A lot is said and written about the importance of digital and social interaction in modern publishing. But the debate seems to focus on how we, the professional journalists and editors, can use what they, readers and consumers, say and think about stuff.
But what if the readers are the creators and moderators of the site? That’s how Haymarket’s car site Pistonheads.com is run – community engagement on a grand scale, linked to editorial content and with a healthy display/classified ad business bringing in cash. It grew from a one-man start-up to the country’s second-biggest car site with 3.8 million unique users a month, 300,000 user posts a month and 140,000 cars for sale at any one time. Can community publishing really drive all that?
Publishing director Stuart Forrest was speaking at an AOP event on Tuesday titled Building smart communities and I cornered him for a brief video chat:
Getting the transition from big to small just right
Pistonheads is a fascinating case study for lots of reasons, not least because of its evolution from one-man operation to big media brand. It started in as a community forum run by a single founder for enthusiasts in 1998 and was bought out by Haymarket in 2007.
As the publisher of What Car? and Autocar.co.uk, Haymarket knows the auto publishing world – but did it know anything about community management? “When we first bought it… we didn’t know what to do with it,” admitted Forrest during his talk. PH users are very keen on cars, they’re not just looking to buy a new Mondeo.
Forrest says the challenge was “overcoming audience’s suspicions about what we were doing. They thought being sold to a big media owner was a pretty dubious thing… By interfering with what users do you might spoil what it is they came for in the first place.”
Every story that is posted on the site is seeded in the forums as standard. But the site’s staff don’t have to encourage users to take part in the debate – rather, they follow what people are saying and create new threads when it’s needed.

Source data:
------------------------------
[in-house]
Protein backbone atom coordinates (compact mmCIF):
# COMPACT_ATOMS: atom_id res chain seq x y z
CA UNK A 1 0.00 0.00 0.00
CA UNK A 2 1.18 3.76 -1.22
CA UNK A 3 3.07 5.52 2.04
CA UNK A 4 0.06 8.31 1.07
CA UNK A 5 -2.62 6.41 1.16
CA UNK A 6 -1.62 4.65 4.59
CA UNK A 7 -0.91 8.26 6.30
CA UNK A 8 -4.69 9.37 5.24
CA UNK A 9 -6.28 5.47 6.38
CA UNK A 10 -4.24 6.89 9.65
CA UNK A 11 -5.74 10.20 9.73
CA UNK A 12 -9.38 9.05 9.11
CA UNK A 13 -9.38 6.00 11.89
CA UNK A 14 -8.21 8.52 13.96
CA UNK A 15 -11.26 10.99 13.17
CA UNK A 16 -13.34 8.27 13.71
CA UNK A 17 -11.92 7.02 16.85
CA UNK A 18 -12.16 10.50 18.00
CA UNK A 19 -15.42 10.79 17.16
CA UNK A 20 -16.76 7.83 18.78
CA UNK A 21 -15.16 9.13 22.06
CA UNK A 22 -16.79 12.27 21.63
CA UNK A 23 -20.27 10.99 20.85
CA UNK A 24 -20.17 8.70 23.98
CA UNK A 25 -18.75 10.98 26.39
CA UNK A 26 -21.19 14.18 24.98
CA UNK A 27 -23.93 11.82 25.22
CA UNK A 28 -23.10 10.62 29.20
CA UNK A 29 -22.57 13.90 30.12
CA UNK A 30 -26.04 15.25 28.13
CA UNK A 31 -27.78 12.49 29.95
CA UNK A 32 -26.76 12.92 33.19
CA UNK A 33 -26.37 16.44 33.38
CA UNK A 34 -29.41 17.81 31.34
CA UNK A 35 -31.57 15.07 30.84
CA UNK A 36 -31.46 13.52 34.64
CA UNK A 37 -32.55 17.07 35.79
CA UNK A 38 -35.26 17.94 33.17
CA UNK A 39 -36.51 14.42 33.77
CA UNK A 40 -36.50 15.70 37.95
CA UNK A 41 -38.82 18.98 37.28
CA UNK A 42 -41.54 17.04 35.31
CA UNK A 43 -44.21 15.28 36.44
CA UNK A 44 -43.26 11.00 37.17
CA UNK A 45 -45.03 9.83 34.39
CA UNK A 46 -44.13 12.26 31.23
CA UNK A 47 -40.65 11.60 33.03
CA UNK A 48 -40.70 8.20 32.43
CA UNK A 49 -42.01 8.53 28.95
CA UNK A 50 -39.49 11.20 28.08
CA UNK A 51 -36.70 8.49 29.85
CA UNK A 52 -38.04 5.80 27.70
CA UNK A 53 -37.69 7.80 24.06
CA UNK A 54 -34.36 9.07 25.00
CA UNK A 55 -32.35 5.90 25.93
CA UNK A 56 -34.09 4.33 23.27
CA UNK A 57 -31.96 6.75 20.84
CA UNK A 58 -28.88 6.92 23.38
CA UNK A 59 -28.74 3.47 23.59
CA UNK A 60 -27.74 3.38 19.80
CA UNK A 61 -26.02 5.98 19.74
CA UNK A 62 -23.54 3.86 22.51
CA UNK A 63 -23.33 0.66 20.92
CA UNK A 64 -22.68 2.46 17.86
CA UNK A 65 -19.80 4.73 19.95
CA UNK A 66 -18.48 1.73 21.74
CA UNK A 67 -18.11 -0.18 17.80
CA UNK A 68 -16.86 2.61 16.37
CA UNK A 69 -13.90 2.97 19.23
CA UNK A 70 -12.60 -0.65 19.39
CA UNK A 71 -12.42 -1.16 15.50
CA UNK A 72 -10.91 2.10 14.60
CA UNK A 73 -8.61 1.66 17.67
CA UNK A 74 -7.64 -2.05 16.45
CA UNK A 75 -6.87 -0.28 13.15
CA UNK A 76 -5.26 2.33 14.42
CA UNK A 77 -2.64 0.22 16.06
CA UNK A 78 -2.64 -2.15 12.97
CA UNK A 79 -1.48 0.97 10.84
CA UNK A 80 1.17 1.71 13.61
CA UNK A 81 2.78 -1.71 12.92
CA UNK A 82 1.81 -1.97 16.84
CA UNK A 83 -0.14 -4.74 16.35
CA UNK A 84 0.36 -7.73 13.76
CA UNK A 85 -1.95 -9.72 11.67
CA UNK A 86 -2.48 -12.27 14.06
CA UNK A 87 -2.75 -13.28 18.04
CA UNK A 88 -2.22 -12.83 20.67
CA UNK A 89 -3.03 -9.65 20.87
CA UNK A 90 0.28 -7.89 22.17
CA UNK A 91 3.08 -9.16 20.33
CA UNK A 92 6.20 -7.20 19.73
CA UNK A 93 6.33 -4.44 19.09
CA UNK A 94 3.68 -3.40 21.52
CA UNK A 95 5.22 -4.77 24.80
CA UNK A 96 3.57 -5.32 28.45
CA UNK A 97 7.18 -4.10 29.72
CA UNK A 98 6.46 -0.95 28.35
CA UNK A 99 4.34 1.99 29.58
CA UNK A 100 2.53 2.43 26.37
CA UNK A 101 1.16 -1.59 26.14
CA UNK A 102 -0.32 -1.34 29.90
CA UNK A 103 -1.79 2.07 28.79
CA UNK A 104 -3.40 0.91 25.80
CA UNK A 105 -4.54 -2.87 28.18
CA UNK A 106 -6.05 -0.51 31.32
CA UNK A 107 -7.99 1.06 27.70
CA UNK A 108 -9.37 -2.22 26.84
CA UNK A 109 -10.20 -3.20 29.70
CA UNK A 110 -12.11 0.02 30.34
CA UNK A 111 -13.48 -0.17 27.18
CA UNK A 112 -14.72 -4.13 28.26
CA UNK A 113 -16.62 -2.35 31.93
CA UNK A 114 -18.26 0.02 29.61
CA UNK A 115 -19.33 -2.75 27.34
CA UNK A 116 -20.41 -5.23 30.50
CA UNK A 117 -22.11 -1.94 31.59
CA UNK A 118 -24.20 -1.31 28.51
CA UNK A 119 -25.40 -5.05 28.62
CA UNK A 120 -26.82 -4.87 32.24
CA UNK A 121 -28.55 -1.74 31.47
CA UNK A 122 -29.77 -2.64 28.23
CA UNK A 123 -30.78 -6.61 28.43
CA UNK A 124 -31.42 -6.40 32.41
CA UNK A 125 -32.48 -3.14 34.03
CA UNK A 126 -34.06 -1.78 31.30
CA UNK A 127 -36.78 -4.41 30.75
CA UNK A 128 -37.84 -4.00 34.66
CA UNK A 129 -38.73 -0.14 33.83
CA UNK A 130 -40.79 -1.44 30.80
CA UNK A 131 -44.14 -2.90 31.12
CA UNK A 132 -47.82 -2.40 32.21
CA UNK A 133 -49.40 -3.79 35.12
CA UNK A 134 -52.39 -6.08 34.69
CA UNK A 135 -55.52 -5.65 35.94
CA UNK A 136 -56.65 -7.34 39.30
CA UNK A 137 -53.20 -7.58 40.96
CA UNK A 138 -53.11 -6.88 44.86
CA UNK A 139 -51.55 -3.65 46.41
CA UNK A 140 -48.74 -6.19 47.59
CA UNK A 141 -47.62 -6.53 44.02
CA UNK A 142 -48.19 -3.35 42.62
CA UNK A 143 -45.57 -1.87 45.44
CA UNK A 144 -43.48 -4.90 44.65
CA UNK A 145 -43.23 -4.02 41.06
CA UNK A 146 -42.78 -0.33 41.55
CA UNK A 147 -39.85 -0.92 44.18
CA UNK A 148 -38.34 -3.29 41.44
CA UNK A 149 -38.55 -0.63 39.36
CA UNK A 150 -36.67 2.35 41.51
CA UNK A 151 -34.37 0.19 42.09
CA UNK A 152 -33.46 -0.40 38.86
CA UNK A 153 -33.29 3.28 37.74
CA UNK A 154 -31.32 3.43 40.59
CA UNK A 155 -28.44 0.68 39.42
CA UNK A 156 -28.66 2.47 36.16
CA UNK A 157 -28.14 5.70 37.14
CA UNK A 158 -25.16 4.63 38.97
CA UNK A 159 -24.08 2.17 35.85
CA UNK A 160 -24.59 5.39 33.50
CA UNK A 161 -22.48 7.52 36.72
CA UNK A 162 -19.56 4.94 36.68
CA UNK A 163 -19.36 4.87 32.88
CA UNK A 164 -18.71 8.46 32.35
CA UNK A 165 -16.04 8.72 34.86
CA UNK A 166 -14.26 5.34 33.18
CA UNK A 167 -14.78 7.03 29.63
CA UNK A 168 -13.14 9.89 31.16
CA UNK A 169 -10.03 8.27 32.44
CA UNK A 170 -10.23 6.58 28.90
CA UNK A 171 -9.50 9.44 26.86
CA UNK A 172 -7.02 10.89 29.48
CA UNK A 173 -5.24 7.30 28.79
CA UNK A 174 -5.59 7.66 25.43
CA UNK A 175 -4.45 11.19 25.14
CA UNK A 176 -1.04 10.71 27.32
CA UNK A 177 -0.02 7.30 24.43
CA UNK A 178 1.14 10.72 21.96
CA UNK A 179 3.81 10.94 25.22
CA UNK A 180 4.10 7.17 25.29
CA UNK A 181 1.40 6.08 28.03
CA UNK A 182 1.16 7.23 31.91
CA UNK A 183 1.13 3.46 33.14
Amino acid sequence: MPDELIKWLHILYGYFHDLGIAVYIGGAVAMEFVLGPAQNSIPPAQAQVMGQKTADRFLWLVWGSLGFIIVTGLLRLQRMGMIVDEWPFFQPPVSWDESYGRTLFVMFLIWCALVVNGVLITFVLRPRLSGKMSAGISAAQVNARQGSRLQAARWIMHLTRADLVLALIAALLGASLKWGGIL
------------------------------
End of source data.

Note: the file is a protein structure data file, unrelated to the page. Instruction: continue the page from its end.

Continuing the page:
There are no avatars, no (from what I can see) integration with Twitter, Facebook, or anything else… just a name, the amount of time someone has been signed up and number of posts.
Offline presence crucial too
From just 50 people at first, the site’s free “Sunday service” get-togethers now attract up to 1,000 people (with more left wanting to join) – big car brands, including Porsche and Mini, offer their car parks to car fans who simply turn up, show off their motors and have a chat. Here's a video from one of the meets:
Forrest points out that after the site sent hundreds of fans to Porsche recently, the company upped its advertising spend, so this stuff does matter. And here are some quick-fire advice points from Forrest’s talk:
1. “Look after your moderators.” Pistonheads has at least 30, ranging from factory workers to doctors. It doesn’t pay but does rewards like event tickets, wine at Christmas, legal training and so on.
2. “Be open and transparent with your community.”
3. And the same with advertisers -be honest if you think the brand doesn’t fit. Because if the users don’t like something, they will let you know: “The temptation is the accept the money and run but advertisers don’t like being told publicly that their product is a bit of a turd.”
4. “Have clear ad fair rules. Enforce them rigorously.”
5. Saying “no” to commercial deals requires skill and judgement. “You get offered so many ways in which you can make money… but the pile of things we didn’t do is bigger than the pile we did.”
6. “Don’t be afraid to be wrong. But admit when you are.”
7. “Always listen to the community.”